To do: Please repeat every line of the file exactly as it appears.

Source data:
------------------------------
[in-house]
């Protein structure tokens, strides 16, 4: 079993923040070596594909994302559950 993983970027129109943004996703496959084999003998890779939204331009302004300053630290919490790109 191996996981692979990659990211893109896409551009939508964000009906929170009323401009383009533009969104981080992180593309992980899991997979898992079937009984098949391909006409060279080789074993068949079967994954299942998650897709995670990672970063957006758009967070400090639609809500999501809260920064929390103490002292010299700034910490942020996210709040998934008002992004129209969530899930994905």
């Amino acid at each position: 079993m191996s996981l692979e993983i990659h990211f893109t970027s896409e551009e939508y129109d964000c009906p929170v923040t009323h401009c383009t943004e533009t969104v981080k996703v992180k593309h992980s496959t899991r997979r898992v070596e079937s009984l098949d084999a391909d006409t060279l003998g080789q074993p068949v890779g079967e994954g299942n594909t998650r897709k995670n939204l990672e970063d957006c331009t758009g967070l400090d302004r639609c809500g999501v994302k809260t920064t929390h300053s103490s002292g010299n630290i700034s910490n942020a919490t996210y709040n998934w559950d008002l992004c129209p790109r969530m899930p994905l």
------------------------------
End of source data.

[in-house]
């Protein structure tokens, strides 16, 4: 079993923040070596594909994302559950 993983970027129109943004996703496959084999003998890779939204331009302004300053630290919490790109 191996996981692979990659990211893109896409551009939508964000009906929170009323401009383009533009969104981080992180593309992980899991997979898992079937009984098949391909006409060279080789074993068949079967994954299942998650897709995670990672970063957006758009967070400090639609809500999501809260920064929390103490002292010299700034910490942020996210709040998934008002992004129209969530899930994905």
């Amino acid at each position: 079993m191996s996981l692979e993983i990659h990211f893109t970027s896409e551009e939508y129109d964000c009906p929170v923040t009323h401009c383009t943004e533009t969104v981080k996703v992180k593309h992980s496959t899991r997979r898992v070596e079937s009984l098949d084999a391909d006409t060279l003998g080789q074993p068949v890779g079967e994954g299942n594909t998650r897709k995670n939204l990672e970063d957006c331009t758009g967070l400090d302004r639609c809500g999501v994302k809260t920064t929390h300053s103490s002292g010299n630290i700034s910490n942020a919490t996210y709040n998934w559950d008002l992004c129209p790109r969530m899930p994905l």